Eli Lilly and Company's Donanemab Shows Promising Results in Slowing Cognitive Decline in Alzheimer's Trials
May 3, 2023
Eli Lilly and Company (LLY) recently announced positive results from the TRAILBLAZER-ALZ 2 Phase 3 study, revealing that donanemab, an investigational amyloid plaque targeting therapy, significantly slows cognitive and functional decline in individuals with early symptomatic Alzheimer's disease. The study met its primary endpoint and all secondary endpoints, providing compelling evidence of the clinical benefits of donanemab. This breakthrough development brings hope to millions of people affected by Alzheimer's disease.
In the TRAILBLAZER-ALZ 2 trial, donanemab demonstrated remarkable results in slowing cognitive and functional decline. The primary endpoint, measured by the integrated Alzheimer's Disease Rating Scale (iADRS), showed a 35% reduction in decline compared to the placebo group over 18 months (p<0.0001). Additionally, the study met all secondary endpoints, with statistically significant clinical benefits observed across various measures of cognitive and functional decline.
The positive results extended to several secondary endpoints. Notably, 47% of participants on donanemab showed no decline in the Clinical Dementia Rating-Sum of Boxes (CDR-SB) measure at the one-year mark, compared to only 29% of participants on placebo (p<0.001). This measure is crucial for evaluating disease severity. Moreover, participants on donanemab experienced a 40% less decline in their ability to perform activities of daily living at 18 months, as measured by the Alzheimer's Disease Cooperative Study – instrumental Activities of Daily Living Inventory (ADCS-iADL) (p<0.0001). These results indicate the potential of donanemab in preserving functional independence for individuals with early Alzheimer's disease.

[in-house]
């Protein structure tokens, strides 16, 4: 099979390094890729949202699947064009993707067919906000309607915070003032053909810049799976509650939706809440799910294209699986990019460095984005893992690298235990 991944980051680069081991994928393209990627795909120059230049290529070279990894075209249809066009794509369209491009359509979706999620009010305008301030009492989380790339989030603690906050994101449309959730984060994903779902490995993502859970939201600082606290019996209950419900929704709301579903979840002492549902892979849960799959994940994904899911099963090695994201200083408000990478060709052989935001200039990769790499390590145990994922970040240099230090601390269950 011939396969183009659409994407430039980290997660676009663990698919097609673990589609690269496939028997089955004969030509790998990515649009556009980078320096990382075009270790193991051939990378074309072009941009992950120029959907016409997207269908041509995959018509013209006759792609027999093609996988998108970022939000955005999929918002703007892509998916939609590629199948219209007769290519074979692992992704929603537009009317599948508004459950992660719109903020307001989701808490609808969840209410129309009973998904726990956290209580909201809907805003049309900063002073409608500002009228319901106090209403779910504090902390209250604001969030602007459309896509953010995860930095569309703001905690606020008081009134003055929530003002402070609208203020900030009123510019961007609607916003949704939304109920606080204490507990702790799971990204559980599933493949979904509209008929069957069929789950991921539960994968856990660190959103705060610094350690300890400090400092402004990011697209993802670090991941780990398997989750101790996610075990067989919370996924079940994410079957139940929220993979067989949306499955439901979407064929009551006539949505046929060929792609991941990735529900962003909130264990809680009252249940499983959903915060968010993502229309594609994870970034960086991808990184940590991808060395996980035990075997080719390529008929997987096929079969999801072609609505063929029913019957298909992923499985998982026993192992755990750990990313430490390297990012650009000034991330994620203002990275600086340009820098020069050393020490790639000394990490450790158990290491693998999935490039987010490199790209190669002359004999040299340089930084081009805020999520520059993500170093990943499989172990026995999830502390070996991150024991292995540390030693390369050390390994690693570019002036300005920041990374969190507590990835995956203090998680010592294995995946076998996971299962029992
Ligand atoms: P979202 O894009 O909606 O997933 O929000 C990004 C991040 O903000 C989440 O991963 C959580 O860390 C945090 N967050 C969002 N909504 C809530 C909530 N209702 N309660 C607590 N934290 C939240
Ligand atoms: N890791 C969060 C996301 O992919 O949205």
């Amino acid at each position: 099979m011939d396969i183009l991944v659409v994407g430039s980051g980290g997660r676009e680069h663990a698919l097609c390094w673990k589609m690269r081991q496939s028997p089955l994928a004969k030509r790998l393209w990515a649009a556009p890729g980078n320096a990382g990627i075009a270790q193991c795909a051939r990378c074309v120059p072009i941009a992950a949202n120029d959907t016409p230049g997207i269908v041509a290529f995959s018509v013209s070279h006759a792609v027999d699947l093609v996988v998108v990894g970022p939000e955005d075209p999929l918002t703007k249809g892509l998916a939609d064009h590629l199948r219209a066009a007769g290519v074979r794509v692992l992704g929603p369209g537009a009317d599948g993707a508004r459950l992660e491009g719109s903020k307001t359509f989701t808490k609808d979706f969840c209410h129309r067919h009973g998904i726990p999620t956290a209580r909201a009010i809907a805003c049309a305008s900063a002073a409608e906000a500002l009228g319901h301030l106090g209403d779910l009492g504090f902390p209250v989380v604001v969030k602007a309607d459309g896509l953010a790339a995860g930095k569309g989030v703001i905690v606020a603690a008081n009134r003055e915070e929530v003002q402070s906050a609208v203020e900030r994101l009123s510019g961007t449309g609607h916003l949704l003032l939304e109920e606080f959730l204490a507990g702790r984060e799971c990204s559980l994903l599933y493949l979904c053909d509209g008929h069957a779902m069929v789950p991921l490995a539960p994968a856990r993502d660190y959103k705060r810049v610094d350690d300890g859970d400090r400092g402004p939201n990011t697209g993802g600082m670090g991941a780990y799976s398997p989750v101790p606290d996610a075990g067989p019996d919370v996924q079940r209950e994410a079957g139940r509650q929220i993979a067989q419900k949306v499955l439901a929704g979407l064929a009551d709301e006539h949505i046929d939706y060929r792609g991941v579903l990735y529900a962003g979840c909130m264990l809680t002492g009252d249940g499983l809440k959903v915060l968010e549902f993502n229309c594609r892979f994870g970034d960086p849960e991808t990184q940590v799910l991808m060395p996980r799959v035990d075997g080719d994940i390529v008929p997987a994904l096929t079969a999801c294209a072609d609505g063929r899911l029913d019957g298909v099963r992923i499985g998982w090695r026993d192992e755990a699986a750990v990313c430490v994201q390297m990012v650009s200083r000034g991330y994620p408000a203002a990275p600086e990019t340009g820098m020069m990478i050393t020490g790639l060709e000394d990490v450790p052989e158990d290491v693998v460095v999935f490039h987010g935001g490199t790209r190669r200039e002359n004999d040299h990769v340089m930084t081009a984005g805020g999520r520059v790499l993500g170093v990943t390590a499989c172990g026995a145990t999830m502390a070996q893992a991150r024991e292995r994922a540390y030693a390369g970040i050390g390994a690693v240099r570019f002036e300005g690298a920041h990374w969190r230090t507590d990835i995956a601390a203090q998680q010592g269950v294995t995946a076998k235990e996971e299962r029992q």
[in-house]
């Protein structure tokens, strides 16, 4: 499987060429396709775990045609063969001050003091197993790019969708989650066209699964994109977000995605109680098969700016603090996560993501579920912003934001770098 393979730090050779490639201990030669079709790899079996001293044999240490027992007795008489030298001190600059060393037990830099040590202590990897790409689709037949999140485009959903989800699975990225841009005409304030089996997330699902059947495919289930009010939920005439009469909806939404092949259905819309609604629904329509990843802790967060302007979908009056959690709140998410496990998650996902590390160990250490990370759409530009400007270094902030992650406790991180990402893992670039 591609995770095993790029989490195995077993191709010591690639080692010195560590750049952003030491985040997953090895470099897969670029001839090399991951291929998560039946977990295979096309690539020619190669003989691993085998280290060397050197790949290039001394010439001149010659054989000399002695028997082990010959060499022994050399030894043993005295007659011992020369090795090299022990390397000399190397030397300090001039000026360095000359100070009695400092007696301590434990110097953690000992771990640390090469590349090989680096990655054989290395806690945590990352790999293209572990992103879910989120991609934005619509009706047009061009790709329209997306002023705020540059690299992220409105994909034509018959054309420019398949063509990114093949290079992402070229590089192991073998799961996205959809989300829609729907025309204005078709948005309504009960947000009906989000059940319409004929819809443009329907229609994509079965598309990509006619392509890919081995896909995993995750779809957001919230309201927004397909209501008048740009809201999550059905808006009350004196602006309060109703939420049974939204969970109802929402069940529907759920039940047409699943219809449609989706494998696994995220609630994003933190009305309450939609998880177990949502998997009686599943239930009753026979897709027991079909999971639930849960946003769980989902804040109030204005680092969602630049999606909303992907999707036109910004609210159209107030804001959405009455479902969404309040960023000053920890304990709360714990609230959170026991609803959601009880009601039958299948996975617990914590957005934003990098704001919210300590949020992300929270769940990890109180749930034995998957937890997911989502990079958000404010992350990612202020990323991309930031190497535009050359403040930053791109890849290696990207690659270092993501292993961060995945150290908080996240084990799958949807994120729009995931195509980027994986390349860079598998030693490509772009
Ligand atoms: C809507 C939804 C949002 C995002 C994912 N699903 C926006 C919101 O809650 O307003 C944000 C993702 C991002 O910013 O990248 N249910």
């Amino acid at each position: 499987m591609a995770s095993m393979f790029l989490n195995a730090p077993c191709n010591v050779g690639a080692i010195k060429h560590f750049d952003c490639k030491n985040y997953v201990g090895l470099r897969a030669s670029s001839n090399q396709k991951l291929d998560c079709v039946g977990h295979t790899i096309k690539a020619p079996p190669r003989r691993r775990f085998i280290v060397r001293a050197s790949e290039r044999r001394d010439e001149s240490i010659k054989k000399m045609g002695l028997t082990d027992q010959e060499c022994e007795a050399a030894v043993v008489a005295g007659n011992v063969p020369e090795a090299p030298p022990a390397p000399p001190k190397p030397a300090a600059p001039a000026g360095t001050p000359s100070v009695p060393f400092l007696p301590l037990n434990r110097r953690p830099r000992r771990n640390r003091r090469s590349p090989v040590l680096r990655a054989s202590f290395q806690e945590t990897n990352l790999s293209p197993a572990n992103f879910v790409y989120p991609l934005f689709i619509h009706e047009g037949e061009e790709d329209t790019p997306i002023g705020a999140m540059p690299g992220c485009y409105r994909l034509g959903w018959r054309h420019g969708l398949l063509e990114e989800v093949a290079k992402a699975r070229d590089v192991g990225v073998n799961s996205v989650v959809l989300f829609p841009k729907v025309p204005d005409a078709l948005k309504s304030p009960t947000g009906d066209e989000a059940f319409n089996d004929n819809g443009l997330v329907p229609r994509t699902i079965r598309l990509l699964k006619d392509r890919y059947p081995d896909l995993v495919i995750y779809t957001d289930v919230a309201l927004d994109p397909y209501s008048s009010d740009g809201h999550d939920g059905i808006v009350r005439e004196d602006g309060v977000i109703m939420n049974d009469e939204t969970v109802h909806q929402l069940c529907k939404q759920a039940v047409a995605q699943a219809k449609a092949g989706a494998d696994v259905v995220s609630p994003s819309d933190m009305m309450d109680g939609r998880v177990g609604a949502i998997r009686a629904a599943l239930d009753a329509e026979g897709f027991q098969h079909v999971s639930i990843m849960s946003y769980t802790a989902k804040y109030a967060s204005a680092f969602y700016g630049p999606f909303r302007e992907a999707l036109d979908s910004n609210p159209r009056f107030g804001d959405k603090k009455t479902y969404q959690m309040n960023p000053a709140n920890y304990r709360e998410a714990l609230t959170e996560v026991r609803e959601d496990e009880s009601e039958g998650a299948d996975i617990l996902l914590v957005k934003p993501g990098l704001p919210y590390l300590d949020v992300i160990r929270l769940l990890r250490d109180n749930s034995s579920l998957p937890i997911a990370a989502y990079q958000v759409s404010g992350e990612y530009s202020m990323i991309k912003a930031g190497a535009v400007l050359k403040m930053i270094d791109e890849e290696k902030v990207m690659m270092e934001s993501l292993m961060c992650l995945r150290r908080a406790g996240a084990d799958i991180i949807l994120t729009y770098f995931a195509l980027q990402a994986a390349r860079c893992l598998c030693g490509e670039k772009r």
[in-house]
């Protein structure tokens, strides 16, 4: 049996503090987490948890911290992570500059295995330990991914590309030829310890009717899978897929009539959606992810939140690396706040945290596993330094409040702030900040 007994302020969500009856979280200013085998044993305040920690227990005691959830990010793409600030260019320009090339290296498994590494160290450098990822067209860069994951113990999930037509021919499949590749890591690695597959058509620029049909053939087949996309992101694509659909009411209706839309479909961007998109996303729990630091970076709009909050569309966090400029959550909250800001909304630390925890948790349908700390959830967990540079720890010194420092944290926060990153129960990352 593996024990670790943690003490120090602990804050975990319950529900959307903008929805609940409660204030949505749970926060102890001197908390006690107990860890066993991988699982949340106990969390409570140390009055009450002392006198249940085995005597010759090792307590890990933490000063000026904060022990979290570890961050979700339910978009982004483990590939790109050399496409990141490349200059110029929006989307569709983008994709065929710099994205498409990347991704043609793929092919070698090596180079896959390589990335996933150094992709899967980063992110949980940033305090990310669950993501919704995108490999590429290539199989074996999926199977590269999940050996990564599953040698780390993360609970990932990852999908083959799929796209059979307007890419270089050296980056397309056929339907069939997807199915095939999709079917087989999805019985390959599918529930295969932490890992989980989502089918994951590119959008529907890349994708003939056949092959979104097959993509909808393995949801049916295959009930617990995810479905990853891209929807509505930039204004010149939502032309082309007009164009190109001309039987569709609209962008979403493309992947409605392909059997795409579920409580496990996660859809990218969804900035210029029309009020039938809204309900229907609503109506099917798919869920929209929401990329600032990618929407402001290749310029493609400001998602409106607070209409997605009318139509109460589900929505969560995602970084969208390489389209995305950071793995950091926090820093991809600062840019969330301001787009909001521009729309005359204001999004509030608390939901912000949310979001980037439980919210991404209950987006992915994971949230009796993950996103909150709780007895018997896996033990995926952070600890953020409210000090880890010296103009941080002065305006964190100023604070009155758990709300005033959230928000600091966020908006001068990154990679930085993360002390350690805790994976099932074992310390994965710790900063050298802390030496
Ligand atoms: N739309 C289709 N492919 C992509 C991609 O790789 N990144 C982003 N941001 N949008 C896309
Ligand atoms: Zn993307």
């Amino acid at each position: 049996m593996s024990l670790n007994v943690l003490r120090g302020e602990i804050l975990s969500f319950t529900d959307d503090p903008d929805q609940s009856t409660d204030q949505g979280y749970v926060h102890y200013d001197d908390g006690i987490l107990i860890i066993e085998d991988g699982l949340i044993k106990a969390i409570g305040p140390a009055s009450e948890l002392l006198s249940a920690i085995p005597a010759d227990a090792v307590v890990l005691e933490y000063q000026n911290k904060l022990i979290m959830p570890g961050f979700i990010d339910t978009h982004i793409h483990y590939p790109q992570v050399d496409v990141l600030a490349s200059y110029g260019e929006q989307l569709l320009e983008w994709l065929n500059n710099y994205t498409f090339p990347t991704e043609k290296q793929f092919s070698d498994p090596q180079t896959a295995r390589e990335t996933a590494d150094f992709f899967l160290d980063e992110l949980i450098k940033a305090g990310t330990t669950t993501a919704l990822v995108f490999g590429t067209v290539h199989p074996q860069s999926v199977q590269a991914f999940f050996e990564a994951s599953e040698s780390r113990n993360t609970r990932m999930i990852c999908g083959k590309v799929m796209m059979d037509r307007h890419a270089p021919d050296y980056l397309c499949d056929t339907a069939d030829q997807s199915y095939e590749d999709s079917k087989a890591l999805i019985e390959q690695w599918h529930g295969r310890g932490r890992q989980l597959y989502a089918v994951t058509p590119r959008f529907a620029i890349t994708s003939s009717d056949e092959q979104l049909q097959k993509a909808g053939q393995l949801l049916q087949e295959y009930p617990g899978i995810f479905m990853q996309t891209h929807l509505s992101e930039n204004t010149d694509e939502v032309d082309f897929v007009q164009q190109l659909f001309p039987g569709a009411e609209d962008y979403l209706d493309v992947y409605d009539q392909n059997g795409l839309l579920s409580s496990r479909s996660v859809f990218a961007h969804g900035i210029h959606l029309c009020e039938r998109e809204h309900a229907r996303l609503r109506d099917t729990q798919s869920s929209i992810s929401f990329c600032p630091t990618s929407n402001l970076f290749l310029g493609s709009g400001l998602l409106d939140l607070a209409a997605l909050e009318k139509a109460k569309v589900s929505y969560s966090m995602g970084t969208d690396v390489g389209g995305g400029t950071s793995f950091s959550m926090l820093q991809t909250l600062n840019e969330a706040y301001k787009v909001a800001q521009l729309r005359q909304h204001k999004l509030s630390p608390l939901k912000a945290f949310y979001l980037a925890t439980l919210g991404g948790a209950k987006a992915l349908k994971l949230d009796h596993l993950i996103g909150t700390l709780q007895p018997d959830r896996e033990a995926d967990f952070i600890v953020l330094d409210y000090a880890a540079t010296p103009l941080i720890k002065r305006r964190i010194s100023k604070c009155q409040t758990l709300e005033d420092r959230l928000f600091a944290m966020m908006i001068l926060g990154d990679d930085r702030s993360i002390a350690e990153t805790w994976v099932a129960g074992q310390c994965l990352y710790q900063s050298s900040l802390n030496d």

The trial also reported an impressive treatment completion rate, with over half (52%) of all participants successfully completing their course of treatment within one year. By the 18-month mark, 72% of participants had completed their treatment due to achieving plaque clearance. This high completion rate reflects the tolerability and acceptance of donanemab by participants, highlighting its potential as a viable therapeutic option.
With these encouraging findings, Eli Lilly intends to pursue global regulatory submissions promptly. The company plans to submit its data to the U.S. Food and Drug Administration (FDA) within this quarter. Eli Lilly aims to collaborate closely with regulatory authorities worldwide to expedite the approval process and provide patients with access to this innovative treatment.
During the study, donanemab demonstrated an acceptable safety profile. The most commonly observed adverse event was amyloid-related imaging abnormalities (ARIA), a known occurrence with amyloid plaque clearing antibody therapies. ARIA was primarily observed as temporary brain swelling (ARIA-E) or as microhemorrhages (ARIA-H). The incidence of ARIA was consistent with previous studies, and most cases were mild to moderate and resolved or stabilized with appropriate management. Infusion-related reactions were reported in 8.7% of participants, with the majority being mild to moderate in severity.
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